Woody’s transition into our home is very slow, with the ever so dominant female Boo who rules the roost not yet accepting his presence.  So for now he is set up in the finished basement with his own pad, toys, scratching post, beds and bathroom.  We call it his bachelor pad.  From all the reading I have done, slow transitions are the most successful transitions with hostile territorial first pets in the home.   Woody comes upstairs and watches TV with us, snuggles in bed and wanders the house under our watchful eyes, but does not yet have full access to the house when we are not present and engaged in his supervision.  Someday though, time, it will take time. 

Anyway, Happy New Year to you and yours; 2009 the year of CHANGE, for me, for you, and hopefully for the whole country.  It is going to be a good year for us all, I can feel it, can you?



Be the Change


Live By Example

Even with all that I do to try to make this world a better place, I felt inadequate when I read this story today. I have to admit, it made me cry a little……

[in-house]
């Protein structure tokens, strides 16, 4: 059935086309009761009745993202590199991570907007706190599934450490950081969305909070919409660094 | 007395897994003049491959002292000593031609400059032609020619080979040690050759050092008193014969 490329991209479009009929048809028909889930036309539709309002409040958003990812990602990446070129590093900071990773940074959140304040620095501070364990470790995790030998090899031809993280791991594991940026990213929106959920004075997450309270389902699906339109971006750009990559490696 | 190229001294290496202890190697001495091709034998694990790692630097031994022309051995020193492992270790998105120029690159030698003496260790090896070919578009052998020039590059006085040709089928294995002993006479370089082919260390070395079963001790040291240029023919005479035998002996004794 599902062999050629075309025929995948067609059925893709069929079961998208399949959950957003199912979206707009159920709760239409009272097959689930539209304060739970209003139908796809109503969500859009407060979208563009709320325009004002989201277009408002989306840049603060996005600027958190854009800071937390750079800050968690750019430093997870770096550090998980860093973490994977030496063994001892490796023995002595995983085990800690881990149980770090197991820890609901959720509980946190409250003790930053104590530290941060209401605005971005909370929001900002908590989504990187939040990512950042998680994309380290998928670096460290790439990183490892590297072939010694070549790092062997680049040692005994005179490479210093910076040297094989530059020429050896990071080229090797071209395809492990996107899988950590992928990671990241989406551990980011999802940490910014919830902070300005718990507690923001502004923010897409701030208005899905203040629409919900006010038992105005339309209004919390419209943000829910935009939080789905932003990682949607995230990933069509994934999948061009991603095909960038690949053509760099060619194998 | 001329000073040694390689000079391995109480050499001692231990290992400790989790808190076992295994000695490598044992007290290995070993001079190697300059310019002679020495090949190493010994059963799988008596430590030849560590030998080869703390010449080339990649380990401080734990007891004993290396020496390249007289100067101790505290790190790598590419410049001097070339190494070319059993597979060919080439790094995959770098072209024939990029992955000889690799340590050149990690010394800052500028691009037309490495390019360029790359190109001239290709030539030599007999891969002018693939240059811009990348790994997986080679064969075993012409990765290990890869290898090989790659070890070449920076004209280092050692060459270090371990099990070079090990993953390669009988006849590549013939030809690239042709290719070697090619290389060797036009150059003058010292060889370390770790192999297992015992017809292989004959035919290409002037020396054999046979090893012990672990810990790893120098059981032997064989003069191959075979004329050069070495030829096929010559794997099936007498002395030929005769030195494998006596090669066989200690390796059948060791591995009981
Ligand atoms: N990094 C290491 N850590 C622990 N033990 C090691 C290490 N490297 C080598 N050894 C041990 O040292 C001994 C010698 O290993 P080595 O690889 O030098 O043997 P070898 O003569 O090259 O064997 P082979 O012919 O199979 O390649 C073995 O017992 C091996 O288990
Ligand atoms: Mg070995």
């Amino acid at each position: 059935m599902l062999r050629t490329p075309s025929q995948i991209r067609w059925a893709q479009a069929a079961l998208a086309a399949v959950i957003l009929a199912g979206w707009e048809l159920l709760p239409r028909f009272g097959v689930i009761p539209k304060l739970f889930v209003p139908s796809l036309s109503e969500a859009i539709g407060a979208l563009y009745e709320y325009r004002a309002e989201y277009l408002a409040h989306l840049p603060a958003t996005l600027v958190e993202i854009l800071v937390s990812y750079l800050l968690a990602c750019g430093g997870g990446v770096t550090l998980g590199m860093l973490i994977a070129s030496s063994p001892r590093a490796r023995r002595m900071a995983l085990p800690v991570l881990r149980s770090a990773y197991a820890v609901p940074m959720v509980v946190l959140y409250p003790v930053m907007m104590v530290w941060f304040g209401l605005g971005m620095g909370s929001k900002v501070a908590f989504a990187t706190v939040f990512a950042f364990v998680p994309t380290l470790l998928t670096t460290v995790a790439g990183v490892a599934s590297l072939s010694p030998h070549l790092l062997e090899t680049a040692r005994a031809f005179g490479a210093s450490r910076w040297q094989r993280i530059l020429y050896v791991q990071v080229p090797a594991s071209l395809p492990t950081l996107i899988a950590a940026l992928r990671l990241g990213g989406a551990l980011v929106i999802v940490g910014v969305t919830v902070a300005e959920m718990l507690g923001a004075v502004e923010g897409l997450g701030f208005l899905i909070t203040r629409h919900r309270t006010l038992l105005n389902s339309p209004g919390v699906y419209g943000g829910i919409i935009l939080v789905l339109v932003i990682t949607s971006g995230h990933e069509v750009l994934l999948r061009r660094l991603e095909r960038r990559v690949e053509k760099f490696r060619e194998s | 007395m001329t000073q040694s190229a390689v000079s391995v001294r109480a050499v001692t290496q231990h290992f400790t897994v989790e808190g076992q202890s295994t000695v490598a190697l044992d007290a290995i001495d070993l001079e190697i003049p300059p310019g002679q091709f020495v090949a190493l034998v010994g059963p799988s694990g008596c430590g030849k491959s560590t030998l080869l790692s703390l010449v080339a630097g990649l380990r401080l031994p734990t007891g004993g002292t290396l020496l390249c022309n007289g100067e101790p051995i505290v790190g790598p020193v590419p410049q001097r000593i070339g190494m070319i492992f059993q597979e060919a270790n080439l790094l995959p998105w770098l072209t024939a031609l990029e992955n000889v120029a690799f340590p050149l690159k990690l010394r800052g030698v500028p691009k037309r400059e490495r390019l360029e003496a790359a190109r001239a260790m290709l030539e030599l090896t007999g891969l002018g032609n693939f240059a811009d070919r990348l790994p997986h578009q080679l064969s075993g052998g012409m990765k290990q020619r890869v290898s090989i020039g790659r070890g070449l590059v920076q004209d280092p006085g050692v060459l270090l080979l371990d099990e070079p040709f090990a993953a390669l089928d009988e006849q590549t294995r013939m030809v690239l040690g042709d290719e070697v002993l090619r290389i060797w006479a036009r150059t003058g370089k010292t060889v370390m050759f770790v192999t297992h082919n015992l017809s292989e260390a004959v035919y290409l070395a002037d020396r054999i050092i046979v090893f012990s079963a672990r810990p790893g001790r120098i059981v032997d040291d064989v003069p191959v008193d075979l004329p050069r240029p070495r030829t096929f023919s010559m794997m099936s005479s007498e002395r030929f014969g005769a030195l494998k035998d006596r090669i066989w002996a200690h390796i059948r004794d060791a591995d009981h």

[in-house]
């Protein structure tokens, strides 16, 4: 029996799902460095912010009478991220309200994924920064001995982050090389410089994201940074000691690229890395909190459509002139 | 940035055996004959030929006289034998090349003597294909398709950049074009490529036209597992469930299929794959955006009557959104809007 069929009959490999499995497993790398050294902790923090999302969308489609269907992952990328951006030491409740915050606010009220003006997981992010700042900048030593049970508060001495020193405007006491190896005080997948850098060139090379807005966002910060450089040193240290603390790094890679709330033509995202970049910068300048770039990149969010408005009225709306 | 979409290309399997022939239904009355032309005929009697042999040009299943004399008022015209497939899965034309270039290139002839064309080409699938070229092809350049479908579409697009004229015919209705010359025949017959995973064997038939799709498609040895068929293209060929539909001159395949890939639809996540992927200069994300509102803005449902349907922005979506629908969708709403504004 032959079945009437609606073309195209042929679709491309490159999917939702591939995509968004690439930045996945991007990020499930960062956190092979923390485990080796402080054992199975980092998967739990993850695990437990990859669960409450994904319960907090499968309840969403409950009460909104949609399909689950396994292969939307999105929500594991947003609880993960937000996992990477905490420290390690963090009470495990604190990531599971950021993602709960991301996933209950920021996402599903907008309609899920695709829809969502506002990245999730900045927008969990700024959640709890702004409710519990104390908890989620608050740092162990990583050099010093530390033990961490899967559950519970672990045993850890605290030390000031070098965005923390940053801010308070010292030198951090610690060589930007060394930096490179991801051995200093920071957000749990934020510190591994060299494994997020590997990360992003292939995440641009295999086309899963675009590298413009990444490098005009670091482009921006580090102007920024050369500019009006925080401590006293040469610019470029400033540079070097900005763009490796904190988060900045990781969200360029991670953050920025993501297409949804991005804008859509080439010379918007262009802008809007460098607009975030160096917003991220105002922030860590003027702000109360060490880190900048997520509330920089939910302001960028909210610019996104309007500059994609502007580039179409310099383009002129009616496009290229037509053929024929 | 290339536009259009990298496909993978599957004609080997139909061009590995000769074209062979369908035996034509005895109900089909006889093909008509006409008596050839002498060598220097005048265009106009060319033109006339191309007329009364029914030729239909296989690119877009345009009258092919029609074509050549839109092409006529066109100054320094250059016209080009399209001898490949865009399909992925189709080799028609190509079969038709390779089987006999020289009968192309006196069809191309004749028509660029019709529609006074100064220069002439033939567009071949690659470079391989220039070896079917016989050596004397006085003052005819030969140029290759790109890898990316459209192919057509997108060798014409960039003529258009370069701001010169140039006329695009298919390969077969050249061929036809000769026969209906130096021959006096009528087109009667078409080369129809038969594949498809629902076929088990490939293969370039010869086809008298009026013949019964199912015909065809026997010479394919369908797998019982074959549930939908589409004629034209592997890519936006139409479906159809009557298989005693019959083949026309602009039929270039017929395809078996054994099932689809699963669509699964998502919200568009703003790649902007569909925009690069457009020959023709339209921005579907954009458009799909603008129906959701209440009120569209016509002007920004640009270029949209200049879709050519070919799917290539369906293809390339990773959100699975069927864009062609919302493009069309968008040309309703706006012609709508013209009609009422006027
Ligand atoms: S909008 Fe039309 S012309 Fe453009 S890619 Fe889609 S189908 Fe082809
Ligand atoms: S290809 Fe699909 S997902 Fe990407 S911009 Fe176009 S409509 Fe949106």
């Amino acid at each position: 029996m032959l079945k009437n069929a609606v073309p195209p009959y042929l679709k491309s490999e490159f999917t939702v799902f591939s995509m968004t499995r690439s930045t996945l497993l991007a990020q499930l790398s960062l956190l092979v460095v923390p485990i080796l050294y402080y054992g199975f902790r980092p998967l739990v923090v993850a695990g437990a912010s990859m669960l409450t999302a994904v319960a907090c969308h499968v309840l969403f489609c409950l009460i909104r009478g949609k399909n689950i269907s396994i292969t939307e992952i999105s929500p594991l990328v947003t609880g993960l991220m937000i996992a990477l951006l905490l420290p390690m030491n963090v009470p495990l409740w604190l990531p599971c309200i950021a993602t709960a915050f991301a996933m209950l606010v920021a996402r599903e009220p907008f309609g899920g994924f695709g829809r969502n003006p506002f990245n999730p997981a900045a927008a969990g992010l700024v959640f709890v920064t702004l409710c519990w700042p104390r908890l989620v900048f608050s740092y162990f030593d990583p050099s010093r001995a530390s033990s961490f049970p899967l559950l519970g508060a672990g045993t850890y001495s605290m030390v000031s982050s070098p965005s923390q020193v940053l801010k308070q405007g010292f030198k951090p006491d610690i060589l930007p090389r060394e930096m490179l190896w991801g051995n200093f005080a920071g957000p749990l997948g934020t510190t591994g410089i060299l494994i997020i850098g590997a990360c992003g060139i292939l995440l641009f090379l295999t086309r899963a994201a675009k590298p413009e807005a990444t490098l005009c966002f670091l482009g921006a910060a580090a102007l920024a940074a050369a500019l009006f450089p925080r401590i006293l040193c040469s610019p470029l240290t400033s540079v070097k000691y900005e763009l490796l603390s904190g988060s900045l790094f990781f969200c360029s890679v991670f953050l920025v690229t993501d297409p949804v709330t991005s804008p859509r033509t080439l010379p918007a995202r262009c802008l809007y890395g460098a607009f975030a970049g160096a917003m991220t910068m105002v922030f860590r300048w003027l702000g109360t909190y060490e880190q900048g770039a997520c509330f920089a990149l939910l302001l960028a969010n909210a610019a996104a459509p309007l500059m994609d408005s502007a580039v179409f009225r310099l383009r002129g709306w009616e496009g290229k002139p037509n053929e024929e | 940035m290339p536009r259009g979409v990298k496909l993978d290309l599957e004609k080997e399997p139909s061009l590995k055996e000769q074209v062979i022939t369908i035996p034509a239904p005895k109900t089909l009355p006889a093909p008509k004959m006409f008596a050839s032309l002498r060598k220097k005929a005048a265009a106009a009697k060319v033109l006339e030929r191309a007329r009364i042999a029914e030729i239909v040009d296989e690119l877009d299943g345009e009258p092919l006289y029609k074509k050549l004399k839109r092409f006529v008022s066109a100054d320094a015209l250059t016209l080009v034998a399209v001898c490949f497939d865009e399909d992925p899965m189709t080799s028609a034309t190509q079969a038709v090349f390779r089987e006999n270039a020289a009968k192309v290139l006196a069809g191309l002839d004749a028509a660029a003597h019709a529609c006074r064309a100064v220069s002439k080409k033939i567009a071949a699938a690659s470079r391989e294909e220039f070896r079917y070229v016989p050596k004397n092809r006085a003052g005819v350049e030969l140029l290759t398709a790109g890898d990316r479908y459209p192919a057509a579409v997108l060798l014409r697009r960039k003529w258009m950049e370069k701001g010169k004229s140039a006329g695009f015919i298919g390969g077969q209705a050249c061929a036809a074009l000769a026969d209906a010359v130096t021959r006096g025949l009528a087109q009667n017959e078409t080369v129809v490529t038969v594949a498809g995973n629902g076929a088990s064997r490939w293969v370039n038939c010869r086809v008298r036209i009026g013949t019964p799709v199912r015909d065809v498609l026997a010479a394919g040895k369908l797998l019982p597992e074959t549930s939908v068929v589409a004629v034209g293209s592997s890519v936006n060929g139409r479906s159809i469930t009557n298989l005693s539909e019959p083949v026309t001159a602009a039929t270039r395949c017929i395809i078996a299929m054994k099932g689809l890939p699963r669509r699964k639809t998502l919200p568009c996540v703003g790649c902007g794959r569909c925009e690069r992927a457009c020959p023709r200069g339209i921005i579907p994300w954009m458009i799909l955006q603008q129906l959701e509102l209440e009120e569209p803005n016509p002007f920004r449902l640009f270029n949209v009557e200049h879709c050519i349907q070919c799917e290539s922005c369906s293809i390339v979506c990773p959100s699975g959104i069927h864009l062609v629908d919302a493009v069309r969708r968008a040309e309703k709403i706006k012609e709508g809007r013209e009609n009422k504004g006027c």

DETROIT, Dec. 8 /PRNewswire/ — Homeless men from the Mariners Inn shelter and treatment center in downtown Detroit are once again launching an effort to help needy families this holiday season. The homeless men will provide Christmas for four families with money they collect from friends and local businesses or that they earn. Through the Adopt-A-Family program, the men hope to raise $500 for each family to provide clothing, toys, household items, and food. This is the third year that the men of Mariners Inn have provided Christmas for local families in need. Richard Drewery, one of the clients heading up the campaign, stated, “If people had not helped me during my time of need, I don’t know what would have happened. I just want to sort of give back what they gave me.”

“These men may be homeless but they are not hopeless,” says David Sampson, COO for Mariners. They know what it feels like to be ignored, not just at Christmas, but year round because of their circumstances. The men are sons, they are husbands, and they are fathers that have found a way to look beyond their own situation to help somebody else in need. This campaign represents the true spirit of the holiday season.

Please help the men of Mariners Inn achieve their goal. While the men provide Christmas to others in need, they also heal themselves and in doing so gain a sense of self-worth. All donations are tax deductible and may be dropped off during normal business hours. To make a donation or learn more about how you can help, please contact Doreen Webb at 313-962-9446 (ext. 230) or at webbdmi@comcast.net.